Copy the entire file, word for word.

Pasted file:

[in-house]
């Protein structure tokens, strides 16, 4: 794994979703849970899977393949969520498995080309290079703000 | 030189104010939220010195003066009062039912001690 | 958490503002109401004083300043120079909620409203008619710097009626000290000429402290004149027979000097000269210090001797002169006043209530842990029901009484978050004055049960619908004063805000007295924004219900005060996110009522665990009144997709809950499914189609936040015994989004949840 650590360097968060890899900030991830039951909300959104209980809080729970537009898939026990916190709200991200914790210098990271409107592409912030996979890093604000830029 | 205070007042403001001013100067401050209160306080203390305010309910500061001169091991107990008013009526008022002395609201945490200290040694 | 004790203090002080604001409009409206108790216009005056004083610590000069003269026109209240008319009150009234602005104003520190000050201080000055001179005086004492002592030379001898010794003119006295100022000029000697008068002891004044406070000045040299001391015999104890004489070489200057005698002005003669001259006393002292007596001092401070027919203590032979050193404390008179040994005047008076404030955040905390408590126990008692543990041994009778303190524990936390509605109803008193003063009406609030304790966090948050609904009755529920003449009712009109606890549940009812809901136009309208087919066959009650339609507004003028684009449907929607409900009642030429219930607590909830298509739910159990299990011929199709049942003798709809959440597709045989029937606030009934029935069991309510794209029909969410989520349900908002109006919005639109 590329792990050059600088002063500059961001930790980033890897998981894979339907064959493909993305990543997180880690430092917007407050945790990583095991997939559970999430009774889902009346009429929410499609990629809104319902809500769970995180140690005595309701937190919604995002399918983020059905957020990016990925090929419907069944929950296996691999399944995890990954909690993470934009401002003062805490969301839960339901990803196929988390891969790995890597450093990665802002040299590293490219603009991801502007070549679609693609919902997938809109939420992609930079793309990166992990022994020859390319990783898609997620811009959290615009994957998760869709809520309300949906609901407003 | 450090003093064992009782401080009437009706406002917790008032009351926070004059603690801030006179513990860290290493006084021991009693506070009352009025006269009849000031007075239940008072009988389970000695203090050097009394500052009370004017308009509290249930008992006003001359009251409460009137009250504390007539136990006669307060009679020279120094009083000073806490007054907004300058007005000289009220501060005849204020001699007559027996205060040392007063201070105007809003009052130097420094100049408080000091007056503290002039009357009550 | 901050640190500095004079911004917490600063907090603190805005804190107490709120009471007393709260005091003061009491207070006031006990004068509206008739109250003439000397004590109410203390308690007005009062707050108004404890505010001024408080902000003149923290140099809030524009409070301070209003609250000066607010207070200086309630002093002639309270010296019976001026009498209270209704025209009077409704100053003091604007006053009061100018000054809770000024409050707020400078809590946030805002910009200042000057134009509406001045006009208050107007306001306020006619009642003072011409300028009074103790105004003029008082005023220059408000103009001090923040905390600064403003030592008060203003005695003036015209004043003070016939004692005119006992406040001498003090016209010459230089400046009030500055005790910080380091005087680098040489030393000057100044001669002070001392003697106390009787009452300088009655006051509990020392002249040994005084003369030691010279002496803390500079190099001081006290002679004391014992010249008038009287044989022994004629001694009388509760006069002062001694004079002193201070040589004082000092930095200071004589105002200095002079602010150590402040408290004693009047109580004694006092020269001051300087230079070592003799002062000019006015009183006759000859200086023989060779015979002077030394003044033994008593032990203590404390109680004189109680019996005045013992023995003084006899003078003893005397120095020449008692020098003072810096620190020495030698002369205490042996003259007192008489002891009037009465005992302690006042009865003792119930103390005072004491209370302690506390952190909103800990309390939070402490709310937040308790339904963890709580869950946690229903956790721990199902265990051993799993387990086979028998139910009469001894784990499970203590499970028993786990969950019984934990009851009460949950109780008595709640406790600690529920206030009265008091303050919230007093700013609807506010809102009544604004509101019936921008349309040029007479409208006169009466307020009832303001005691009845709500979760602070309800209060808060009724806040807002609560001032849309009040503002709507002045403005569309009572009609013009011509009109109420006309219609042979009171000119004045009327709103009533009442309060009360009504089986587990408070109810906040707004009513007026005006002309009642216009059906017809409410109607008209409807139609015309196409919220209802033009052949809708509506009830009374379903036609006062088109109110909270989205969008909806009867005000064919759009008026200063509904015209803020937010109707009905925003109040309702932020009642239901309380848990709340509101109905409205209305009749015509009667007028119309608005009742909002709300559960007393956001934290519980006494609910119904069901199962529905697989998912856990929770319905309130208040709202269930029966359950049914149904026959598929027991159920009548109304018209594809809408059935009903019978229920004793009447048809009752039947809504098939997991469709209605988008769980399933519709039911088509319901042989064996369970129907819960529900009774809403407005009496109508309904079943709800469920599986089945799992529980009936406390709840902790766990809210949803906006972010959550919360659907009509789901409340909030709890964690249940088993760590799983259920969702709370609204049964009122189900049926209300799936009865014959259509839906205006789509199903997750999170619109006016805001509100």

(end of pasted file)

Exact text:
[in-house]
């Protein structure tokens, strides 16, 4: 794994979703849970899977393949969520498995080309290079703000 | 030189104010939220010195003066009062039912001690 | 958490503002109401004083300043120079909620409203008619710097009626000290000429402290004149027979000097000269210090001797002169006043209530842990029901009484978050004055049960619908004063805000007295924004219900005060996110009522665990009144997709809950499914189609936040015994989004949840 650590360097968060890899900030991830039951909300959104209980809080729970537009898939026990916190709200991200914790210098990271409107592409912030996979890093604000830029 | 205070007042403001001013100067401050209160306080203390305010309910500061001169091991107990008013009526008022002395609201945490200290040694 | 004790203090002080604001409009409206108790216009005056004083610590000069003269026109209240008319009150009234602005104003520190000050201080000055001179005086004492002592030379001898010794003119006295100022000029000697008068002891004044406070000045040299001391015999104890004489070489200057005698002005003669001259006393002292007596001092401070027919203590032979050193404390008179040994005047008076404030955040905390408590126990008692543990041994009778303190524990936390509605109803008193003063009406609030304790966090948050609904009755529920003449009712009109606890549940009812809901136009309208087919066959009650339609507004003028684009449907929607409900009642030429219930607590909830298509739910159990299990011929199709049942003798709809959440597709045989029937606030009934029935069991309510794209029909969410989520349900908002109006919005639109 590329792990050059600088002063500059961001930790980033890897998981894979339907064959493909993305990543997180880690430092917007407050945790990583095991997939559970999430009774889902009346009429929410499609990629809104319902809500769970995180140690005595309701937190919604995002399918983020059905957020990016990925090929419907069944929950296996691999399944995890990954909690993470934009401002003062805490969301839960339901990803196929988390891969790995890597450093990665802002040299590293490219603009991801502007070549679609693609919902997938809109939420992609930079793309990166992990022994020859390319990783898609997620811009959290615009994957998760869709809520309300949906609901407003 | 450090003093064992009782401080009437009706406002917790008032009351926070004059603690801030006179513990860290290493006084021991009693506070009352009025006269009849000031007075239940008072009988389970000695203090050097009394500052009370004017308009509290249930008992006003001359009251409460009137009250504390007539136990006669307060009679020279120094009083000073806490007054907004300058007005000289009220501060005849204020001699007559027996205060040392007063201070105007809003009052130097420094100049408080000091007056503290002039009357009550 | 901050640190500095004079911004917490600063907090603190805005804190107490709120009471007393709260005091003061009491207070006031006990004068509206008739109250003439000397004590109410203390308690007005009062707050108004404890505010001024408080902000003149923290140099809030524009409070301070209003609250000066607010207070200086309630002093002639309270010296019976001026009498209270209704025209009077409704100053003091604007006053009061100018000054809770000024409050707020400078809590946030805002910009200042000057134009509406001045006009208050107007306001306020006619009642003072011409300028009074103790105004003029008082005023220059408000103009001090923040905390600064403003030592008060203003005695003036015209004043003070016939004692005119006992406040001498003090016209010459230089400046009030500055005790910080380091005087680098040489030393000057100044001669002070001392003697106390009787009452300088009655006051509990020392002249040994005084003369030691010279002496803390500079190099001081006290002679004391014992010249008038009287044989022994004629001694009388509760006069002062001694004079002193201070040589004082000092930095200071004589105002200095002079602010150590402040408290004693009047109580004694006092020269001051300087230079070592003799002062000019006015009183006759000859200086023989060779015979002077030394003044033994008593032990203590404390109680004189109680019996005045013992023995003084006899003078003893005397120095020449008692020098003072810096620190020495030698002369205490042996003259007192008489002891009037009465005992302690006042009865003792119930103390005072004491209370302690506390952190909103800990309390939070402490709310937040308790339904963890709580869950946690229903956790721990199902265990051993799993387990086979028998139910009469001894784990499970203590499970028993786990969950019984934990009851009460949950109780008595709640406790600690529920206030009265008091303050919230007093700013609807506010809102009544604004509101019936921008349309040029007479409208006169009466307020009832303001005691009845709500979760602070309800209060808060009724806040807002609560001032849309009040503002709507002045403005569309009572009609013009011509009109109420006309219609042979009171000119004045009327709103009533009442309060009360009504089986587990408070109810906040707004009513007026005006002309009642216009059906017809409410109607008209409807139609015309196409919220209802033009052949809708509506009830009374379903036609006062088109109110909270989205969008909806009867005000064919759009008026200063509904015209803020937010109707009905925003109040309702932020009642239901309380848990709340509101109905409205209305009749015509009667007028119309608005009742909002709300559960007393956001934290519980006494609910119904069901199962529905697989998912856990929770319905309130208040709202269930029966359950049914149904026959598929027991159920009548109304018209594809809408059935009903019978229920004793009447048809009752039947809504098939997991469709209605988008769980399933519709039911088509319901042989064996369970129907819960529900009774809403407005009496109508309904079943709800469920599986089945799992529980009936406390709840902790766990809210949803906006972010959550919360659907009509789901409340909030709890964690249940088993760590799983259920969702709370609204049964009122189900049926209300799936009865014959259509839906205006789509199903997750999170619109006016805001509100």